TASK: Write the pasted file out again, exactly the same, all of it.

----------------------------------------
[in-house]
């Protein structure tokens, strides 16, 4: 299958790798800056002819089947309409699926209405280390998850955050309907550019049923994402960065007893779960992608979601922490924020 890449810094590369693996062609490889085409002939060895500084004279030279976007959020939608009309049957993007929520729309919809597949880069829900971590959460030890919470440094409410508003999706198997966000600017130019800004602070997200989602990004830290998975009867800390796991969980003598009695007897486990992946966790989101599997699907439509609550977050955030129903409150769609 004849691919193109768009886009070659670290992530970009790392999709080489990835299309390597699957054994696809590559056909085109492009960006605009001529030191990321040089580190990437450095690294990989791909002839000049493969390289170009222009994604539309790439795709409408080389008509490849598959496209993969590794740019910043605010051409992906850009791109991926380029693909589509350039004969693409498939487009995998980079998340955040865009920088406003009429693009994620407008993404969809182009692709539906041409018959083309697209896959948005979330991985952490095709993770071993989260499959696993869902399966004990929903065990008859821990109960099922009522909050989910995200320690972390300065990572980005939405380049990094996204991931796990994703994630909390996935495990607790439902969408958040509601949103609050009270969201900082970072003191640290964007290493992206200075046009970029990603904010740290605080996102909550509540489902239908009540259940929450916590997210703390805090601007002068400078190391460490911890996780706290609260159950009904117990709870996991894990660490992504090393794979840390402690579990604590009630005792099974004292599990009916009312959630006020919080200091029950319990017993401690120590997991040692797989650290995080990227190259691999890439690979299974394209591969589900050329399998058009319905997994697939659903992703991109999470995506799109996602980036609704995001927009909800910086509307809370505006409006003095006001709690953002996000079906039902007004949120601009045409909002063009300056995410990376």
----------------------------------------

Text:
[in-house]
């Protein structure tokens, strides 16, 4: 299958790798800056002819089947309409699926209405280390998850955050309907550019049923994402960065007893779960992608979601922490924020 890449810094590369693996062609490889085409002939060895500084004279030279976007959020939608009309049957993007929520729309919809597949880069829900971590959460030890919470440094409410508003999706198997966000600017130019800004602070997200989602990004830290998975009867800390796991969980003598009695007897486990992946966790989101599997699907439509609550977050955030129903409150769609 004849691919193109768009886009070659670290992530970009790392999709080489990835299309390597699957054994696809590559056909085109492009960006605009001529030191990321040089580190990437450095690294990989791909002839000049493969390289170009222009994604539309790439795709409408080389008509490849598959496209993969590794740019910043605010051409992906850009791109991926380029693909589509350039004969693409498939487009995998980079998340955040865009920088406003009429693009994620407008993404969809182009692709539906041409018959083309697209896959948005979330991985952490095709993770071993989260499959696993869902399966004990929903065990008859821990109960099922009522909050989910995200320690972390300065990572980005939405380049990094996204991931796990994703994630909390996935495990607790439902969408958040509601949103609050009270969201900082970072003191640290964007290493992206200075046009970029990603904010740290605080996102909550509540489902239908009540259940929450916590997210703390805090601007002068400078190391460490911890996780706290609260159950009904117990709870996991894990660490992504090393794979840390402690579990604590009630005792099974004292599990009916009312959630006020919080200091029950319990017993401690120590997991040692797989650290995080990227190259691999890439690979299974394209591969589900050329399998058009319905997994697939659903992703991109999470995506799109996602980036609704995001927009909800910086509307809370505006409006003095006001709690953002996000079906039902007004949120601009045409909002063009300056995410990376």